Project SC300 Road Racer: Part 30 – Sometimes You Finish Where You Should’ve Started

sc300 in a shop behind a lift with a red fox body mustang and a yellow sn95 mustang to the side

Project SC300 Road Racer: Part 30 – Sometimes You Finish Where You Should’ve Started

by Erik Jacobs

When we left Project SC300, we had gotten the suspension all back together, but that annoying caged nut had thrown us for a loop. Properly getting to it involves getting the subframe out. With the subframe out, it would be an opportune time to replace all the bushings, both for the subframe as well as the differential.

The prospect of dropping the SC300 subframe on my garage floor and with only hand tools was not exciting. In fact, it was such a non-exciting idea that I decided I wanted to pay someone else to make it their problem.

You might wonder, then, why my car is surrounded by Ford Mustangs.

 

view of car on lift from underneath with guy in black t-shirt and black baseball hat holding a tool getting ready to work
This is Bart Tobener of Tobener Motorsports. He knows a thing or two about racing.

If you don’t follow the domestic drag racing scene, you probably don’t know Bart. But my wife, Ainsley, who has Project G20, knows Bart because of her work with NMCA and NMRA, which are both big-time domestic drag racing groups.

Bart has been wrenching and racing for a really long time. He’s seen a lot of success in drag racing both as a driver and as a mechanic. He has a fair bit of success racing on two wheels as well. His shop happens to not be terribly far away. Somehow I convinced him to work on Project SC300. I gave him a relatively easy job to start, though.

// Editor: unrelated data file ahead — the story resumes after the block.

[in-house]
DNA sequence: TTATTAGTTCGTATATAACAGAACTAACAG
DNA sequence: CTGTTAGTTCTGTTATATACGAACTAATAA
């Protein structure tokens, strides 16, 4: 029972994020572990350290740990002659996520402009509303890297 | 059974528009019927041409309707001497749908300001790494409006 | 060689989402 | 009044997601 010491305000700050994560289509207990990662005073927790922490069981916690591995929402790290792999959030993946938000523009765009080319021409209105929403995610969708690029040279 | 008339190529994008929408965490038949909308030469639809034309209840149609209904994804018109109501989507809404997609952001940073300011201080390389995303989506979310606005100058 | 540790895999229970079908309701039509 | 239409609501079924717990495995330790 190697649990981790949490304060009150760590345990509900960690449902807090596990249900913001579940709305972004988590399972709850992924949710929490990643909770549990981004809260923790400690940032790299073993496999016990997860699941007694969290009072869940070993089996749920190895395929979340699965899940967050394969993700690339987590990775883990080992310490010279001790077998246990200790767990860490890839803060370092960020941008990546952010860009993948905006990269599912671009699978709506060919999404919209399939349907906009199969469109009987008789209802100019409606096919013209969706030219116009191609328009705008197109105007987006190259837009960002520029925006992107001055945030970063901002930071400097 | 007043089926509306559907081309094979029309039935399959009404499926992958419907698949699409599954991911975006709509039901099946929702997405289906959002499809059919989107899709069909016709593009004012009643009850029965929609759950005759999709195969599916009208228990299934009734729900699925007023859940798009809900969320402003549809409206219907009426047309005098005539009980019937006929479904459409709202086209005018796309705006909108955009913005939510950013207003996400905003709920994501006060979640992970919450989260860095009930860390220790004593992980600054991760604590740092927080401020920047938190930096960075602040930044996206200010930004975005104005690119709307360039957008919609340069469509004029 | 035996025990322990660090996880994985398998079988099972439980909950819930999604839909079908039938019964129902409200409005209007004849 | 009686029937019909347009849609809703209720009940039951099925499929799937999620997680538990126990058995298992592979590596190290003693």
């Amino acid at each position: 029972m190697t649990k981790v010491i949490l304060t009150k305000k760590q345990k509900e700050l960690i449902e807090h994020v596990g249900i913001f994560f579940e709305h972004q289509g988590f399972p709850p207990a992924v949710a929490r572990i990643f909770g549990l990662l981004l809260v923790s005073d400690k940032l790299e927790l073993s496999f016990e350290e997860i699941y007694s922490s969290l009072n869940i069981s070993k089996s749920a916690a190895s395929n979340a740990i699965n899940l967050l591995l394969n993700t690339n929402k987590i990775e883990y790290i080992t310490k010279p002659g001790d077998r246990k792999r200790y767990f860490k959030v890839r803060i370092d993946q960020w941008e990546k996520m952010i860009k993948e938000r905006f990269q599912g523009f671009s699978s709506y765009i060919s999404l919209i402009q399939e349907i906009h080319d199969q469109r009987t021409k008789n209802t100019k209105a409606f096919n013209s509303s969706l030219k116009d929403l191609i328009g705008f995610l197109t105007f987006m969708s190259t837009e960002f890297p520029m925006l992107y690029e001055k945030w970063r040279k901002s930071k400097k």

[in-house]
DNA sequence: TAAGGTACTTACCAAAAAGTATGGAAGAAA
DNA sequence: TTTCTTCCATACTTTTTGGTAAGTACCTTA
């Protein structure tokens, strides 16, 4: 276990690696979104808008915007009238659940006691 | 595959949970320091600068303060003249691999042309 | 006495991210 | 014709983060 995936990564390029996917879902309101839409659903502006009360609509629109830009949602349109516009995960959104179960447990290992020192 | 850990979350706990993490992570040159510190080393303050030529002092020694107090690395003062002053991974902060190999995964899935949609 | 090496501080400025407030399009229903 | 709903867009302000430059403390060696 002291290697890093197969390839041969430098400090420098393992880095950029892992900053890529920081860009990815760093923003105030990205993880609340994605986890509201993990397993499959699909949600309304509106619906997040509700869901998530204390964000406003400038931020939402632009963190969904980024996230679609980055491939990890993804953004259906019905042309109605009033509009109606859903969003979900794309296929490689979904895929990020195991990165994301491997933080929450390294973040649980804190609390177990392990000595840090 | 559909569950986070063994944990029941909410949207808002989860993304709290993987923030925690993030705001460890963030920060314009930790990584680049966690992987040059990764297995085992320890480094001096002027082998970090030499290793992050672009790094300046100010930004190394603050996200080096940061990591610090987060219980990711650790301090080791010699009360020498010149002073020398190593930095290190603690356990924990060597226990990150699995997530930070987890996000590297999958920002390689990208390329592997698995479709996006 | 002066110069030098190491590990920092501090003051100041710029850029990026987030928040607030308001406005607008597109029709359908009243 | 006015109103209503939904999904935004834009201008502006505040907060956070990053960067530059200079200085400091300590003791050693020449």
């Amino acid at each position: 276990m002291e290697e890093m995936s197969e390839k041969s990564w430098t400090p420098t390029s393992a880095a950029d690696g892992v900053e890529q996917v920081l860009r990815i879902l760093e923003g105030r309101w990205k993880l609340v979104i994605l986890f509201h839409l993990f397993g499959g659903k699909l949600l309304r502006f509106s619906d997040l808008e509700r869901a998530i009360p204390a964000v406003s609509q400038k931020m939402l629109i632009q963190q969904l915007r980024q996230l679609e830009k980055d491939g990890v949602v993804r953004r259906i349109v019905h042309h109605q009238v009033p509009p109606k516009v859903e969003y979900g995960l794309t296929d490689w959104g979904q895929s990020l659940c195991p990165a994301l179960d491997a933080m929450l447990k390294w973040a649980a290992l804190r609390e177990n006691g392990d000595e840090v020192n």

Damnit even decided to cooperate for a change.

 

section of exhaust laying on shop floor in front of some fuel jugs
The first step in getting the subframe out is removing the back of the exhaust since it goes under the control arms.

 

gut using a small impact wrench to remove a brake caliper
The brakes are attached to the hubs, but the brakes are also connected to the chassis via the brake lines.

This means you have a few options. The complicated and obvious choice is to disconnect the brake line and remove the subframe with the brakes attached.

2 comments

  1. At this point, I’m more interested in hearing about you getting your money’s worth out of this thing than more upgrades. That’s not to say the work recently posted isn’t first class, but if it can’t run the times it’s for naught. I’m genuinely curious how fast this thing is as is.

    1. You and me both — curious how it’ll do. I got some lap times at Grid Life Road Atlanta last season and they were alright. Off the pace for NASA ST2 times but respectable considering I still didn’t even have a baseline for the car. Heck, I’m still figuring out starting tire pressure.

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